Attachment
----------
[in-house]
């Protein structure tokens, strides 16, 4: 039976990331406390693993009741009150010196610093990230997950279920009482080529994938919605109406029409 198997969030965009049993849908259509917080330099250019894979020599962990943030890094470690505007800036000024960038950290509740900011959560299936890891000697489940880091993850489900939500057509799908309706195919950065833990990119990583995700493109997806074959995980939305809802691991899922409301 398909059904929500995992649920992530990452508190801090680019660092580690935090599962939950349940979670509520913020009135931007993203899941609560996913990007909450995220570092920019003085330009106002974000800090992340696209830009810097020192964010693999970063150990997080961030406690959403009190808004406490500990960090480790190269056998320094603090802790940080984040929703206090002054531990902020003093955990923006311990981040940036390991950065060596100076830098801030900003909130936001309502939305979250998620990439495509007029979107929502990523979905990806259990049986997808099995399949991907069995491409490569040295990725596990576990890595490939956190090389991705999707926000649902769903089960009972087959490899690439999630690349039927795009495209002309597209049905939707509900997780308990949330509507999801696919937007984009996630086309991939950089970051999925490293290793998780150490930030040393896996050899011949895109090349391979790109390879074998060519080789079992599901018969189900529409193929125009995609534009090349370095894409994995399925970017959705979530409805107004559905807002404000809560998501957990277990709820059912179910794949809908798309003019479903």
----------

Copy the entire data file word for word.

[in-house]
């Protein structure tokens, strides 16, 4: 039976990331406390693993009741009150010196610093990230997950279920009482080529994938919605109406029409 198997969030965009049993849908259509917080330099250019894979020599962990943030890094470690505007800036000024960038950290509740900011959560299936890891000697489940880091993850489900939500057509799908309706195919950065833990990119990583995700493109997806074959995980939305809802691991899922409301 398909059904929500995992649920992530990452508190801090680019660092580690935090599962939950349940979670509520913020009135931007993203899941609560996913990007909450995220570092920019003085330009106002974000800090992340696209830009810097020192964010693999970063150990997080961030406690959403009190808004406490500990960090480790190269056998320094603090802790940080984040929703206090002054531990902020003093955990923006311990981040940036390991950065060596100076830098801030900003909130936001309502939305979250998620990439495509007029979107929502990523979905990806259990049986997808099995399949991907069995491409490569040295990725596990576990890595490939956190090389991705999707926000649902769903089960009972087959490899690439999630690349039927795009495209002309597209049905939707509900997780308990949330509507999801696919937007984009996630086309991939950089970051999925490293290793998780150490930030040393896996050899011949895109090349391979790109390879074998060519080789079992599901018969189900529409193929125009995609534009090349370095894409994995399925970017959705979530409805107004559905807002404000809560998501957990277990709820059912179910794949809908798309003019479903």